Matt McAllester lost his mother, Ann, long before she died, as mental illness snatched the once-elegant woman away and destroyed his childhood. In this beautifully written memoir, the Pulitzer Prize-winning journalist chronicles the journey he took to forgiveness, which brought him straight to the place that evoked his happiest memories of his mother: the kitchen. Recounting the pleasures of his early days, culinary and otherwise, McAllester weaves an unforgettable tale of family, food, and love.
At first, Matt McAllester’s childhood was idyllic, a time when his mother placed heavenly, delicious food at the center of a family life brimming with fun and laughter. Then came the terrible years, years when he had to watch helplessly as his warm, quick-witted mother succumbed to an illness that was never properly diagnosed or understood. Desperate to escape, he eventually found work as a foreign correspondent, hiding in the terrors and tragedies of other people as he traveled to the most dangerous places in the world, from Beirut to Baghdad. But nothing he saw on the battlefield prepared him for his mother’s death - and his own overwhelming grief.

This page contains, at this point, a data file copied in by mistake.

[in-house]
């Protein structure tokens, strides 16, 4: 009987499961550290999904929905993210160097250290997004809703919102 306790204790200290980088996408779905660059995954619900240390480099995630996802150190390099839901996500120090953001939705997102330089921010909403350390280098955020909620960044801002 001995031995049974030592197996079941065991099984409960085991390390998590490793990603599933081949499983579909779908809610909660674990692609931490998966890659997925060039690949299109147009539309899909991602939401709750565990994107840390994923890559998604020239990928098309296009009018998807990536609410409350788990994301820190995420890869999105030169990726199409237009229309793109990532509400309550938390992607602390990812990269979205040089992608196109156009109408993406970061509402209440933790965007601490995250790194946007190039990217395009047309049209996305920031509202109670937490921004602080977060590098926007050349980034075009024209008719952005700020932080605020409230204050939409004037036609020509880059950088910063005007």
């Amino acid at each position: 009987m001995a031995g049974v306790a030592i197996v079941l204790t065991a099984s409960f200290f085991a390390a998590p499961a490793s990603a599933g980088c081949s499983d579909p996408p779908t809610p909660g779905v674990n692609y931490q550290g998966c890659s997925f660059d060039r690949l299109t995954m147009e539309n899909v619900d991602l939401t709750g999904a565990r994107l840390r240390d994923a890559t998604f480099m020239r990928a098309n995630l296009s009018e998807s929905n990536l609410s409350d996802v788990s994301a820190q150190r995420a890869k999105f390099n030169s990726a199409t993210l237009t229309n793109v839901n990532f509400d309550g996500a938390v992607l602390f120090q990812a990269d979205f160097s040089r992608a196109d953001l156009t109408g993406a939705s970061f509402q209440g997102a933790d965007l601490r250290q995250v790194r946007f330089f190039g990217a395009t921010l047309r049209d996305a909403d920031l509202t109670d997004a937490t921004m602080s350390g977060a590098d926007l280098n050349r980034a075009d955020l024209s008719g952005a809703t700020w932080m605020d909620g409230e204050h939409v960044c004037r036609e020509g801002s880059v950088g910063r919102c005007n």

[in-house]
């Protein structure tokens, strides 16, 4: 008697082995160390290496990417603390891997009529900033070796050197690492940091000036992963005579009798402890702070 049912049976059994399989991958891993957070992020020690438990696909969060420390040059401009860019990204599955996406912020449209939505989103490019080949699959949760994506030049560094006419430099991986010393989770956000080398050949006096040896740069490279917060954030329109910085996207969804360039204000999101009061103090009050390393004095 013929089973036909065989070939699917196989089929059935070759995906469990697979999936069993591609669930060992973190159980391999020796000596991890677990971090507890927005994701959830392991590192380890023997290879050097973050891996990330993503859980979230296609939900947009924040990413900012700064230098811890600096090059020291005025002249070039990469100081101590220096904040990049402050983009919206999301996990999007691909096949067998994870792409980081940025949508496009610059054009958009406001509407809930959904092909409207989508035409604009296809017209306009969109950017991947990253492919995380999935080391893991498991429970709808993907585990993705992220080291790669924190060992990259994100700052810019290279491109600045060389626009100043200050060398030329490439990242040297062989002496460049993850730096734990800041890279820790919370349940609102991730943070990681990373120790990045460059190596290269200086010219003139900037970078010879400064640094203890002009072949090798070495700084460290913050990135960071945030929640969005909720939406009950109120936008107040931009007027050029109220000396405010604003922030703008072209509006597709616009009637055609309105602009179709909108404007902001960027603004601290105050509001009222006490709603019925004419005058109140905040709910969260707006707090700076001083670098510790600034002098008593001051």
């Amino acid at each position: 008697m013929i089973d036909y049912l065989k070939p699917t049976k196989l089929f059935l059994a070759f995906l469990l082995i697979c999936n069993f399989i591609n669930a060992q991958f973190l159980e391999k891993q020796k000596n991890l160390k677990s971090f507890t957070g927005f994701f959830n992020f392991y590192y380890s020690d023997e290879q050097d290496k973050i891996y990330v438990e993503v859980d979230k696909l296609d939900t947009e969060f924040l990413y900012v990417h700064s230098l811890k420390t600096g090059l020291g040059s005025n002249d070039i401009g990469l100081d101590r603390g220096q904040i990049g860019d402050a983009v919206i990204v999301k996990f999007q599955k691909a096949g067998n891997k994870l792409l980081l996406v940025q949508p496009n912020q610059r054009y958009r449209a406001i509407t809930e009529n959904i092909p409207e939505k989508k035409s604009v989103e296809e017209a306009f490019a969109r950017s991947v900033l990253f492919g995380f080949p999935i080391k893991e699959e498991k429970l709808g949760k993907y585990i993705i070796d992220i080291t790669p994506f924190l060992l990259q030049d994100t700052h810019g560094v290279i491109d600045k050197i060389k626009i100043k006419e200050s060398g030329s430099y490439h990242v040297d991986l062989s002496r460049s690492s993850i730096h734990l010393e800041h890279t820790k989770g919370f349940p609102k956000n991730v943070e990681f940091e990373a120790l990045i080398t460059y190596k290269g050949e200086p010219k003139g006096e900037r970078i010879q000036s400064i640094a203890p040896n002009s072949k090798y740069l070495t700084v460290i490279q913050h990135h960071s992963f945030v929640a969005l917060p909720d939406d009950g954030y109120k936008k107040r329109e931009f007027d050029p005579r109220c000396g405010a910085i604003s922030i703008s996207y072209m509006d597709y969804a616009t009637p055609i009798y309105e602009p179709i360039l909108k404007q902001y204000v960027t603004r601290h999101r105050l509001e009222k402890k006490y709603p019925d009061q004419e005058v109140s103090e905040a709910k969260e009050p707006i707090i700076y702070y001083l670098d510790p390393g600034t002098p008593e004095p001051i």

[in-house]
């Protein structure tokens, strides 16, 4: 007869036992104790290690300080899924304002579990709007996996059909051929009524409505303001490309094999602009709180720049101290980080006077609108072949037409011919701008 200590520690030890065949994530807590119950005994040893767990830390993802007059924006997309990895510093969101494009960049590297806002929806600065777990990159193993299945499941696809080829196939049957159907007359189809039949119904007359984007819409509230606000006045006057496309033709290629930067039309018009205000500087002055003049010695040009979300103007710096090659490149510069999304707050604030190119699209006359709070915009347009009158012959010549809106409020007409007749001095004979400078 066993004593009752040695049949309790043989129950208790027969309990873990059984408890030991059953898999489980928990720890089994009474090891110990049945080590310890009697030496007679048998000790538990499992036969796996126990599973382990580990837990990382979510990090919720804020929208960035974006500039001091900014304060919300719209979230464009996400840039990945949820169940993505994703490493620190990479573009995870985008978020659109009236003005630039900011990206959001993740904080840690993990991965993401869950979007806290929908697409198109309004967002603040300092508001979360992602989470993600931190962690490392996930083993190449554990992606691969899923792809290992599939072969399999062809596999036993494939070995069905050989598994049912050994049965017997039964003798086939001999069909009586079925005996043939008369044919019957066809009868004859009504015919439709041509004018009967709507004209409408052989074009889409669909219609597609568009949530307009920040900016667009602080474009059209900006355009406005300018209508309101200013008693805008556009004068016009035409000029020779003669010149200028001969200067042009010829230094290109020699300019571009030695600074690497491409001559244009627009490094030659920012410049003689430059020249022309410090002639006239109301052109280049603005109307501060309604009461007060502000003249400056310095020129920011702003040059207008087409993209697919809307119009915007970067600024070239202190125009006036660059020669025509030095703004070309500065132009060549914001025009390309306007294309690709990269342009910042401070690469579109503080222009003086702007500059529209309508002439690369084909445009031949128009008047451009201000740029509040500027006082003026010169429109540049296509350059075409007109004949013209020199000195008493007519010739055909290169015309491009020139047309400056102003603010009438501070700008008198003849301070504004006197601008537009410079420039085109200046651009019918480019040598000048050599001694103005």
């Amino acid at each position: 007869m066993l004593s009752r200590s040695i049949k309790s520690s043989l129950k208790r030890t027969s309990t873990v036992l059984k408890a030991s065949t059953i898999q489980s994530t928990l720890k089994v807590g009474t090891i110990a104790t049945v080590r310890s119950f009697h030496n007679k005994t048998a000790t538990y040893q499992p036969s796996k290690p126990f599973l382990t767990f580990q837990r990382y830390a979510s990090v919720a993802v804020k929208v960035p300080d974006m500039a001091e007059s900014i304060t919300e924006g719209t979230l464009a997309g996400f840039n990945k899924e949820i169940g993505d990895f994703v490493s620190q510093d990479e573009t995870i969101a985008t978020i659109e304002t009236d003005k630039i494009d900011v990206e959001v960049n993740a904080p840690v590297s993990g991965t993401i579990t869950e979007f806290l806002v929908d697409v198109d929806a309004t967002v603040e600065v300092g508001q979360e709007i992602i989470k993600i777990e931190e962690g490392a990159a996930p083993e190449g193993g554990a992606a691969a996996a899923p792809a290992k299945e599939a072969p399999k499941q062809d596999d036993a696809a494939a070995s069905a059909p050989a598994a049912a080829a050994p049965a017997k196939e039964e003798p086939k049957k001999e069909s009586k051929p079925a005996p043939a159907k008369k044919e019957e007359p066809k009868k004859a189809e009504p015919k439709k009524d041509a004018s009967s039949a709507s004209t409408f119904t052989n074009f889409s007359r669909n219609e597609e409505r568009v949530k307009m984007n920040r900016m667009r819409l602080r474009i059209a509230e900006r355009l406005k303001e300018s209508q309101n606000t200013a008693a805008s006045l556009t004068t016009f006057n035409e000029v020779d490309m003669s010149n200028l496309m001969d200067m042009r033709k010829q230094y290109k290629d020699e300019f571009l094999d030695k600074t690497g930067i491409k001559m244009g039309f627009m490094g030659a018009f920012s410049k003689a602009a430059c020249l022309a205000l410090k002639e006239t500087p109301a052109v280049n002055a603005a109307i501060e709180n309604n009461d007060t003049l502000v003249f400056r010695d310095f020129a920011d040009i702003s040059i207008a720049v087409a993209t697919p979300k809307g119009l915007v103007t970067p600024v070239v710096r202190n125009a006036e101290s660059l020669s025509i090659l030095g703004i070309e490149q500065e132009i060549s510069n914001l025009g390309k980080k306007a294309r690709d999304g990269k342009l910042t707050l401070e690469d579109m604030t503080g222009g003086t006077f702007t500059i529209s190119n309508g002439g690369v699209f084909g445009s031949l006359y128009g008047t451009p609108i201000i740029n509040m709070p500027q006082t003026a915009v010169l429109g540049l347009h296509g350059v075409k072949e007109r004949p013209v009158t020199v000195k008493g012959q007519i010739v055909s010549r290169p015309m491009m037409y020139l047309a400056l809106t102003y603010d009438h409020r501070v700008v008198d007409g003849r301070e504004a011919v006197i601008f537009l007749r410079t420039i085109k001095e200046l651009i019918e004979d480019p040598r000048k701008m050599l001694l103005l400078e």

In the weeks and months that followed, Matt found himself poring over old family photos and letters, trying to reach out for the beautiful, caring woman who had now vanished for the second time. But as he looked anew at her long-cherished collection of cookbooks, it occurred to him that the best way to find her was through something they both loved: the food she had once lovingly prepared for him, food that introduced him to a thousand sources of joy - from spare ribs to the homemade strawberry ice cream that seemed in memory the very essence of happy times.
With a reporter’s precision and a storyteller’s grace, McAllester guides us through a long season of grief - cooking, eating, and remembering - at the same time describing his and his wife’s efforts to conceive and nourish a child of their own. Complete with recipes to delight body and soul, Bittersweet is a memoir of extraordinary power, at once a moving tribute to his mother and a dazzling feast for the senses.